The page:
Science Fair Project Encyclopedia
Atwater was a trusted advisor of U.S. Presidents Richard Nixon, Ronald Reagan and George H.W. Bush. Atwater's skills at attack politics brought him and his candidates success. His opponents characterized him as "the Darth Vader of the Republican party", "the happy hatchet man", and "the guy who went negative for the sheer joy of it."
Atwater's aggressive tactics were evident in 1980, when he was a consultant for Republican candidate Floyd Spence in his campaign for Congress against Democratic nominee Tom Turnipseed . Atwater's tactics in that campaign included push polling in the form of fake surveys by "independent pollsters" to "inform" white suburbanites that Turnipseed was a member of the NAACP. He also sent out last-minute letters from Sen. Strom Thurmond (R-S.C.) telling voters that Turnipseed would disarm America and turn it over to liberals and Communists. At a press briefing, Atwater planted a "reporter" who rose and said, "We understand Turnipseed has had psychotic treatment." Atwater later told the reporters off the record that Turnipseed "got hooked up to jumper cables" - a reference to electroconvulsive therapy that Turnipseed underwent as a teenager.
"Lee seemed to delight in making fun of a suicidal 16-year-old who was treated for depression with electroshock treatments," Turnipseed recalled. "In fact, my struggle with depression as a student was no secret. I had talked about it in a widely covered news conference as early as 1977, when I was in the South Carolina State Senate. Since then I have often shared with appropriate groups the full story of my recovery to responsible adulthood as a professional, political and civic leader, husband and father. Teenage depression and suicide are major problems in America, and I believe my life offers hope to young people who are suffering with a constant fear of the future." 
Atwater's greatest success came in the 1988 presidential election. A particularly aggressive media program, including a television advertisement related to the case of Willie Horton, a convicted murderer who subsequently committed a rape while on a furlough from a life sentence in a Massachusetts prison, allowed George H.W. Bush to overcome Michael Dukakis's 17% lead in early public opinion polls and win both the electoral and popular vote.
During the election, a number of false rumors were reported in the media about Dukakis, including the claim by Idaho Republican Senator Steve Symms that Dukakis's wife Kitty had burned an American flag to protest the Vietnam War, as well as the claim that Dukakis himself had been treated for a mental illness. Atwater is frequently accused of having initiated these rumors, although there is no proof that he did so.
During that election, Atwater was assigned a "minder" by the Bush campaign, George W. Bush. The younger Bush's political strategist, Karl Rove, would later employ Atwater's tactics against John McCain in the 2000 Republican primary. After the election, Atwater was named chairman of the Republican National Committee.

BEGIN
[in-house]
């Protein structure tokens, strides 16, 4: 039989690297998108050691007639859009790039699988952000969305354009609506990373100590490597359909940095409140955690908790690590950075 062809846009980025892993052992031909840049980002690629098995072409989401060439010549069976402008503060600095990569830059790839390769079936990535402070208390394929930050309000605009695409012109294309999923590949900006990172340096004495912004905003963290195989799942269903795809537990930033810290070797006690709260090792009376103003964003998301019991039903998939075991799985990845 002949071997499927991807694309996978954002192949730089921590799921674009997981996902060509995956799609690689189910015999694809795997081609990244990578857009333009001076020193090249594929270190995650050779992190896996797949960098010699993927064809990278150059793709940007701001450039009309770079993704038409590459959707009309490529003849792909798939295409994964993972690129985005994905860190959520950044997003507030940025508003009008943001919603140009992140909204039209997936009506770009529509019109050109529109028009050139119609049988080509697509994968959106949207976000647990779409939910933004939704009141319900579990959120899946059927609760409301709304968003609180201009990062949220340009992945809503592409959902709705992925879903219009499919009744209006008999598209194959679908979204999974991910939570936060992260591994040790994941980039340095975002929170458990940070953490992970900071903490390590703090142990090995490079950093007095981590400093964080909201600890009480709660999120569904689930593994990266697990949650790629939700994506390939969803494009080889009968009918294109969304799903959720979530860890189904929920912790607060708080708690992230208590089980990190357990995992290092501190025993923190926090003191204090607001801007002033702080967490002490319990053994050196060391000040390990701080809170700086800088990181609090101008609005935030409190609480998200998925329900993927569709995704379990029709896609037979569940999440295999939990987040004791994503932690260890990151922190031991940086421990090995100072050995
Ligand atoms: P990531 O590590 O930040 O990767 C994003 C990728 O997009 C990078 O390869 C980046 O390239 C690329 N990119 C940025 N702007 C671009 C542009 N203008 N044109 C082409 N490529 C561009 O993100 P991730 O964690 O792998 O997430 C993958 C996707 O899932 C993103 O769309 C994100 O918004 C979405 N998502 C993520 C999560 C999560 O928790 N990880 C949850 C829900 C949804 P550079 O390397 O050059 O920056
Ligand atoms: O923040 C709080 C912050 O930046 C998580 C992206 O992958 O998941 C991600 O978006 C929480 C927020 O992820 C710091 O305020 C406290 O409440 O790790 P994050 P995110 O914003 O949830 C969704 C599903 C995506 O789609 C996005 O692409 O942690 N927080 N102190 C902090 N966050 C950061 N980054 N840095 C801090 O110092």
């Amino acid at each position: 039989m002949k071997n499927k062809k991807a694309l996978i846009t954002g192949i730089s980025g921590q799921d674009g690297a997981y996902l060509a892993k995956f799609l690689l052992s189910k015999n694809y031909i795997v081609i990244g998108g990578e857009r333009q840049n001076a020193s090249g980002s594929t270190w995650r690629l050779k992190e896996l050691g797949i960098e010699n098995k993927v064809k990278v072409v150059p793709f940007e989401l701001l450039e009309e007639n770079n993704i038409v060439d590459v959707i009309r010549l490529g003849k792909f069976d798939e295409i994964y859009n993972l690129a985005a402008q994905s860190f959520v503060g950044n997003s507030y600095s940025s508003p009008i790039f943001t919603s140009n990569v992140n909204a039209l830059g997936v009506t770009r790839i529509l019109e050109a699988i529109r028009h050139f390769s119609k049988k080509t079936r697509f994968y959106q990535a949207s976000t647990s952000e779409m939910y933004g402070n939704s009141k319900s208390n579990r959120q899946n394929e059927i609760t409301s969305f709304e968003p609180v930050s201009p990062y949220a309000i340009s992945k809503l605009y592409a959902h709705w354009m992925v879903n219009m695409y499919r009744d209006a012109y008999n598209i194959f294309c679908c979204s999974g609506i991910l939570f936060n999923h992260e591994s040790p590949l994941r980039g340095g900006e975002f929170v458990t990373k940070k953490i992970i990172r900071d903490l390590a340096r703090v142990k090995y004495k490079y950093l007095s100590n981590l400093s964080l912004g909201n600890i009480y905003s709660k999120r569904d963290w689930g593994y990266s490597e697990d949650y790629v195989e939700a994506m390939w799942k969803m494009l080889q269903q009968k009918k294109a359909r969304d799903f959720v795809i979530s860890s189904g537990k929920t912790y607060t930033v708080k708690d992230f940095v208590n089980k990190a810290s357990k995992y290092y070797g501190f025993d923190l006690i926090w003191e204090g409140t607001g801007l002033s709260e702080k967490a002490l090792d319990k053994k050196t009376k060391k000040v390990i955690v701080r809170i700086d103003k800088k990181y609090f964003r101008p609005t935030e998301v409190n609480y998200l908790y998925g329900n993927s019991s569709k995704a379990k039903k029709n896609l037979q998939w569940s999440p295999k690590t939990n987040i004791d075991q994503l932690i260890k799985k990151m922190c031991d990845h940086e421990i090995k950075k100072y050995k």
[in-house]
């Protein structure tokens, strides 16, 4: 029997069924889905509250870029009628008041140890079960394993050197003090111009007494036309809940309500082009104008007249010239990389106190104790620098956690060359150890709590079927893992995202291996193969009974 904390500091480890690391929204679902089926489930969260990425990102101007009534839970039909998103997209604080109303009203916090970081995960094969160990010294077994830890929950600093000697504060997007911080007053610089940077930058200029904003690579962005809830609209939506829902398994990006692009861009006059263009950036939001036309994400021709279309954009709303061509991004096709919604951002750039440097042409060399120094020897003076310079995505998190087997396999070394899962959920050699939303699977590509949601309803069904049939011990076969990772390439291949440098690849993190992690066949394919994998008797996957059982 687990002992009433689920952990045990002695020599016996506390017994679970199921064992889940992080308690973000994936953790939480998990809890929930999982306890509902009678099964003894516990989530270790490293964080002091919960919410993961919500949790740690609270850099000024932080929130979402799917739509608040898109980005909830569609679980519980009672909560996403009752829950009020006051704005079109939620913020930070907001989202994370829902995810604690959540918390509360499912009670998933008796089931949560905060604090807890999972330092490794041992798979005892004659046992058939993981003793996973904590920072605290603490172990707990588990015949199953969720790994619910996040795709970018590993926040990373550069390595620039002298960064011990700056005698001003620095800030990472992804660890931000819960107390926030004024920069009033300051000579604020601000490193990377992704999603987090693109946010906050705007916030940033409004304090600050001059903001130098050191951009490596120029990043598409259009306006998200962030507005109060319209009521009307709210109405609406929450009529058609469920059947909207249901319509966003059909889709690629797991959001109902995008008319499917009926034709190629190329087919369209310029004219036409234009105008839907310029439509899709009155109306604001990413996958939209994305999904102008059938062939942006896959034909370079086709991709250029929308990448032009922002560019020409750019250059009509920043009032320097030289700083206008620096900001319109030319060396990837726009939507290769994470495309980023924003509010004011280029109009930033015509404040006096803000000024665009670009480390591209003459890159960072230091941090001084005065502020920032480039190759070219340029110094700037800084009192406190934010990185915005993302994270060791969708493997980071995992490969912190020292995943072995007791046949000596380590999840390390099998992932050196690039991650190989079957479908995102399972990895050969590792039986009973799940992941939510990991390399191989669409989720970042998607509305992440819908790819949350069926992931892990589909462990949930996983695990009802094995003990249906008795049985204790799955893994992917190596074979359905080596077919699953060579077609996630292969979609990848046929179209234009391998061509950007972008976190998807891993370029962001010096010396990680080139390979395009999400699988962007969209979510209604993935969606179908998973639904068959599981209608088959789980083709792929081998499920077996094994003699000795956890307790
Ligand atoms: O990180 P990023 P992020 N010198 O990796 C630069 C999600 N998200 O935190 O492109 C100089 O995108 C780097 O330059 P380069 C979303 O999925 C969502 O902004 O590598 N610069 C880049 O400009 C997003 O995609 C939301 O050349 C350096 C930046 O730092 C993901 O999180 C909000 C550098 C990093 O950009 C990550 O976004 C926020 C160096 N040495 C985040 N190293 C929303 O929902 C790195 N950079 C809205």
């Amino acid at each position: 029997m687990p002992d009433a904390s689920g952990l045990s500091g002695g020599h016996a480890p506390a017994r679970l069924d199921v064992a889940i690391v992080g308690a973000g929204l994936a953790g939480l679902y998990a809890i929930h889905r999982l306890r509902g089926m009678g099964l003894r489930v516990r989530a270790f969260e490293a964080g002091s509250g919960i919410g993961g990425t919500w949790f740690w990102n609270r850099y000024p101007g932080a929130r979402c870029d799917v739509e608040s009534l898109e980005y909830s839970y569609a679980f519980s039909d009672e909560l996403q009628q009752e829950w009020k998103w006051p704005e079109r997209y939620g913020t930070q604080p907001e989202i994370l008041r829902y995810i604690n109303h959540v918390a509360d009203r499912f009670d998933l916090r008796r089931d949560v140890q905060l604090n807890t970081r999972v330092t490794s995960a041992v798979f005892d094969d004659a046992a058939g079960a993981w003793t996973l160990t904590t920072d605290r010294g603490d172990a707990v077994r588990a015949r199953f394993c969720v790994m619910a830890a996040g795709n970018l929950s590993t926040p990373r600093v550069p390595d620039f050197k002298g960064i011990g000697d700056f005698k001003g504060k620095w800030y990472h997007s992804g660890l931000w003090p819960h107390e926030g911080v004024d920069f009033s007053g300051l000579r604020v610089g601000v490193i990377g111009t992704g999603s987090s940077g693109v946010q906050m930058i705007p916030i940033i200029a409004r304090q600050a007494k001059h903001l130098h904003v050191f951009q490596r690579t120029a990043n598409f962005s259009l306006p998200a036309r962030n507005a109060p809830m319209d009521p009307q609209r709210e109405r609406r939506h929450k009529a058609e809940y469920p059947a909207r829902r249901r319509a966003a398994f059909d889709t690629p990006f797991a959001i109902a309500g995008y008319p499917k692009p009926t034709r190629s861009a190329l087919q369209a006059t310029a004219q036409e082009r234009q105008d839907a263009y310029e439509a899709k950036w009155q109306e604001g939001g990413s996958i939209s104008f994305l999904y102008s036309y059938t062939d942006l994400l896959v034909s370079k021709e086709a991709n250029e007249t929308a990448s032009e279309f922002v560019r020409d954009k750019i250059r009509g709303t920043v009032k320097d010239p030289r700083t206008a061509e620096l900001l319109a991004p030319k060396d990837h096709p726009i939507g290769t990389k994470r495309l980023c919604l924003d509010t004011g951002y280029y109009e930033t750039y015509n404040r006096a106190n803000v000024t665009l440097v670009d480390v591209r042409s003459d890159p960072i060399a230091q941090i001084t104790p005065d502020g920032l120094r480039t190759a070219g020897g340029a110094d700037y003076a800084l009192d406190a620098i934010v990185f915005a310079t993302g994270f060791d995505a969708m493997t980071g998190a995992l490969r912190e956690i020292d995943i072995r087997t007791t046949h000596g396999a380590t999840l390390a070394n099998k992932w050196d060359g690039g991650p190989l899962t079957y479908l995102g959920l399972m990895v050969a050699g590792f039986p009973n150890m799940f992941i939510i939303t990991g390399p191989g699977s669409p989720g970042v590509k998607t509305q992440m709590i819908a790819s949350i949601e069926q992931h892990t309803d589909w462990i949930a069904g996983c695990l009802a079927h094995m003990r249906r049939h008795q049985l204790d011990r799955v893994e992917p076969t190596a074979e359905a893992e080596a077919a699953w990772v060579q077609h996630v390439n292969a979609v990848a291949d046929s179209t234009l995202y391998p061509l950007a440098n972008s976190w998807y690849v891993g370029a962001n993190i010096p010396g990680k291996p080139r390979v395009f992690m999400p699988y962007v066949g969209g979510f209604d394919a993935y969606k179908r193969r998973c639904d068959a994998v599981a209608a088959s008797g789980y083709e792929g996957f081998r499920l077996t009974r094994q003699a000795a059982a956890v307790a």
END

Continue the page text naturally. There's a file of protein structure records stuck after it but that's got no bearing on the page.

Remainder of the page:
In 1991, Atwater was diagnosed with an inoperable brain tumor. Shortly before his death he said he had converted to Catholicism and, in an act of repentance, issued a number of public and written apologies to individuals he had attacked during his political career, including Dukakis. In a letter to Tom Turnipseed dated June 28, 1990, he stated, "It is very important to me that I let you know that out of everything that has happened in my career, one of the low points remains the so called 'jumper cable' episode," adding, "my illness has taught me something about the nature of humanity, love, brotherhood and relationships that I never understood, and probably never would have. So, from that standpoint, there is some truth and good in everything." 
In a February 1991 article for Life Magazine, Atwater wrote:
- My illness helped me to see that what was missing in society is what was missing in me: a little heart, a lot of brotherhood. The '80s were about acquiring -- acquiring wealth, power, prestige. I know. I acquired more wealth, power, and prestige than most. But you can acquire all you want and still feel empty. What power wouldn't I trade for a little more time with my family? What price wouldn't I pay for an evening with friends? It took a deadly illness to put me eye to eye with that truth, but it is a truth that the country, caught up in its ruthless ambitions and moral decay , can learn on my dime. I don't know who will lead us through the '90s, but they must be made to speak to this spiritual vacuum at the heart of American society, this tumor of the soul.
Critics charge that it is debatable if this act of repentance made any impression on Karl Rove or other Republican strategist responsible for the 2004 election campaign.
- Lee Atwater and T. Brewster, "Lee Atwater's Last Campaign," Life Magazine, February 1991, p. 67.
- Tom Turnipseed, "What Lee Atwater Learned and the Lesson for His Protégés," Washington Post, April 16, 1991, p. A19.
- John Joseph Brady, Bad Boy: The Life and Politics of Lee Atwater (1997), ISBN 0201627337.
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